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Chapter 4

ACTG 2010 Chapter 4: ACTG2010 - Chapter 11


Department
Accounting
Course Code
ACTG 2010
Professor
Douglas Kong
Chapter
4

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John Friedlan, Financial Accounting: A Critical Approach, 4th edition Page 11-1
Solutions Manual Copyright © 2013 McGraw-Hill Ryerson Ltd.
CHAPTER 11
Investments in Other Companies
QUESTIONS
Q11-1.
Goodwill is the excess of the price paid for all or part of a company over the fair market value of
the identifiable assets less liabilities. It’s difficult to be sure what goodwill represents because
it’s a residual but it’s often attributed to things such as management ability, location, synergies
created by the acquisition, customer loyalty, reputation, and benefits associated with the
elimination of a competitor. It’s only recorded on the financial statements when an entity
purchases control of another entity.
Q11-2.
The extent of influence of one corporation over another determines how the investment is
accounted for. If the influence is sufficient that the entity makes the important decisions for the
investee (control), that company is called a subsidiary and the financial statements of both
entities are aggregated to produce consolidated financial statements. When a company has
significant influence over another company equity accounting is used. When little or no
influence can be exerted, the investment is passive and is accounted for (according to IFRS) at
amortized cost, fair value through other comprehensive income, or fair value through profit or
loss. The classification affects how the investment is valued on the balance sheet and how gains
and loses are accounted for. If the investor can influence decisions but not control them
(significant influence), equity accounting is used.
Q11-3.
a. When the investing entity controls the other, the investor makes the important decisions
for the investee. When there is control, consolidation accounting is used.
b. Significant influence means that important decisions can be influenced, but not
determined by the investor. Equity accounting is used when there is significant influence.
c. When little or no influence can be exerted, the investment is passive and is accounted for
(according to IFRS) at amortized cost, fair value through other comprehensive income, or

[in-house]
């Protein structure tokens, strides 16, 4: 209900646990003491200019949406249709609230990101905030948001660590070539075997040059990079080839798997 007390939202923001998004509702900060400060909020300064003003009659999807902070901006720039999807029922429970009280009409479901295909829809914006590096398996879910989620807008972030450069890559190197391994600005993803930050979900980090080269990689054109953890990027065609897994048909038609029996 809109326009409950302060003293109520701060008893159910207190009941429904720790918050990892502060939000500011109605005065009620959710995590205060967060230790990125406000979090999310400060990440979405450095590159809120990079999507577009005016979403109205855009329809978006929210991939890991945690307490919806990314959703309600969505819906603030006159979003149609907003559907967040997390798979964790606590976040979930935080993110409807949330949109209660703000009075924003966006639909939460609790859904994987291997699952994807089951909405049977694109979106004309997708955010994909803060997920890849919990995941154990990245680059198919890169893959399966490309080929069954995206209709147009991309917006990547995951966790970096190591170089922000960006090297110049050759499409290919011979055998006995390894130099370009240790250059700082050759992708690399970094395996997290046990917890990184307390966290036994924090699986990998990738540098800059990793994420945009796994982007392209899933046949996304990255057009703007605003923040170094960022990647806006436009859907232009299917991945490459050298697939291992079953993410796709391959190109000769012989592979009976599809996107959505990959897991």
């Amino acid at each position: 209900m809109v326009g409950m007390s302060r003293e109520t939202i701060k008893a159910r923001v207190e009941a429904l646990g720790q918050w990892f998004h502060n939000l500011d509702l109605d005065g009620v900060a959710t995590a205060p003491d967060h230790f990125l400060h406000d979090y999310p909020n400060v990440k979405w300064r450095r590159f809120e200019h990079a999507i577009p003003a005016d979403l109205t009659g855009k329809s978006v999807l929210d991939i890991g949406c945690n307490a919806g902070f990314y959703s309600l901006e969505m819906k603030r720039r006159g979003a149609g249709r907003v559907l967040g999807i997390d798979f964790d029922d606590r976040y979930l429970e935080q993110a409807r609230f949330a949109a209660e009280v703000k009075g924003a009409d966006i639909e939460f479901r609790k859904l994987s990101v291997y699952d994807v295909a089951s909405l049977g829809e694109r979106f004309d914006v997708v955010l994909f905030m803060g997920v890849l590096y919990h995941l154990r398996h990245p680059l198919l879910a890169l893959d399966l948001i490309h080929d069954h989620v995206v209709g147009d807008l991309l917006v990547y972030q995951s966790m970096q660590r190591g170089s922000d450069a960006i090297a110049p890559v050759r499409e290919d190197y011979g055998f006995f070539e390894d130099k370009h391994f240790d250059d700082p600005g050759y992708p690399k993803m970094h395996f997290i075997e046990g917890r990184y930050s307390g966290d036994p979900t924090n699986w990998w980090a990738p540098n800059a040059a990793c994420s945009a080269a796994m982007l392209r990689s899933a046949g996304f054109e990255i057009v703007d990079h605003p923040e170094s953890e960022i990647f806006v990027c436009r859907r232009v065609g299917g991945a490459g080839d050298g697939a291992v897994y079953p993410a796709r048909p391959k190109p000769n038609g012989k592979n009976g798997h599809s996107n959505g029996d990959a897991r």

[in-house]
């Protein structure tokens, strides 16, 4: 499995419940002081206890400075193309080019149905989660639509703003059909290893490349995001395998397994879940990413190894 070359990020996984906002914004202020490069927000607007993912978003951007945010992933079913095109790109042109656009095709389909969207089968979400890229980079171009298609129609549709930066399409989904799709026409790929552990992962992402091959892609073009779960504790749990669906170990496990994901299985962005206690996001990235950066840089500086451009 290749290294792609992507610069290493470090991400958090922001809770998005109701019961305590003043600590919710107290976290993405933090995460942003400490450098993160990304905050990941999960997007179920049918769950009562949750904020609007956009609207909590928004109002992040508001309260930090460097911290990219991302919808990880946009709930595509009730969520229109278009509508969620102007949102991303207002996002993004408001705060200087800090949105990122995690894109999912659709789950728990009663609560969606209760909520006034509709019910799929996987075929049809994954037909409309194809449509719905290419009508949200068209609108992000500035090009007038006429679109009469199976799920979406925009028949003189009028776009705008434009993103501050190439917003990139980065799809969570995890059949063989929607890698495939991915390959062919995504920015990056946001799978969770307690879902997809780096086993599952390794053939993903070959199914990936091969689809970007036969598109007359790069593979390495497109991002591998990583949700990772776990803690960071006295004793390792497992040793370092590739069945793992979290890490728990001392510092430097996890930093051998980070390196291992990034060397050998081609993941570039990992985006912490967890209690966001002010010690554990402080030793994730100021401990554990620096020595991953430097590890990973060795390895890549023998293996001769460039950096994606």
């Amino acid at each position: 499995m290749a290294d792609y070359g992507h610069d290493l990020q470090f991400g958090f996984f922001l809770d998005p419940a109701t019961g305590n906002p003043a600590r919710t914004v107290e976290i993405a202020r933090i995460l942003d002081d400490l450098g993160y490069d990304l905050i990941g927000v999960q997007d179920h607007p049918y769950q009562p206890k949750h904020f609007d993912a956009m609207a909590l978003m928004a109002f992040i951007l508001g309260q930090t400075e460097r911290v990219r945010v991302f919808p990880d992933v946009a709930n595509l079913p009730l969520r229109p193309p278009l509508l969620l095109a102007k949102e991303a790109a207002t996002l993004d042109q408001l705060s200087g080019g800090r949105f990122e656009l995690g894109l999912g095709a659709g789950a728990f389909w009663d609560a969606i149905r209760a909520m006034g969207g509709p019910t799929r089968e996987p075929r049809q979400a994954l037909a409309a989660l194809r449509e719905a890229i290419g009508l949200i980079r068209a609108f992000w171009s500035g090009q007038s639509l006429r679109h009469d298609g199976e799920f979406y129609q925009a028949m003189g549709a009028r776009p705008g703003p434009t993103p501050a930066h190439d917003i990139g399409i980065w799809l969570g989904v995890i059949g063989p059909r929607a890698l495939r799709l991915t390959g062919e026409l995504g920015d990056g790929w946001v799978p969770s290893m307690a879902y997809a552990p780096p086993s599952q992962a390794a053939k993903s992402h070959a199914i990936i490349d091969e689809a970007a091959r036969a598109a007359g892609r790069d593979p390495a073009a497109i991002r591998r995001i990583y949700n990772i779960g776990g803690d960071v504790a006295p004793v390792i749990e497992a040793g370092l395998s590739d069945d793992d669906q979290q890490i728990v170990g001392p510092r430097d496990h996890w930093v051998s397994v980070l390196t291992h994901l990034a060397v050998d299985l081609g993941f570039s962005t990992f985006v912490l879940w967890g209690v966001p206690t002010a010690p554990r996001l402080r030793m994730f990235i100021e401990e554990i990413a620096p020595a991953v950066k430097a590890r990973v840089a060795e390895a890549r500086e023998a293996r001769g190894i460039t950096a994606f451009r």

fair value through profit or loss. The classification affects how the investment is valued
on the balance sheet and how gains and loses are accounted for.
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John Friedlan, Financial Accounting: A Critical Approach, 4th edition Page 11-2
Solutions Manual Copyright © 2013 McGraw-Hill Ryerson Ltd.
Q11-4.
Consolidated financial statements aggregate the financial statements the parent and all its
subsidiaries into a single set of financial statements that present the financial position and results
of operations for the entire economic entity. The consolidated statements represent the
aggregation of more than one legal entity into statements for a single economic entity. For
example, the assets on the consolidated balance sheets are the sum of the assets of the parent and
those of the subsidiaries, with some adjustments. Consolidated financial statements communicate
to investors in the parent the assets that are at its disposal and the revenues and expenses that the
consolidated entity has generated. This aggregation reduces the time and effort required to learn
about the entity. Without consolidated statements, users would have to examine financial
statements for each of the firms in the consolidated group. This could be very time consuming.
(This approach would, however, be desirable for some users, such as financial analysts.) The
consolidated statements also eliminate the effects of inter-company transactions, which can be
used to manipulate the statements. The disadvantage is that they aggregate information so that
details are lost and the opportunity to compare the performance of parts of the whole to other
companies in their industry is gone. Particularly when a company operates a variety of dissimilar
businesses, there are no comparable companies as a basis for assessing the aggregated results.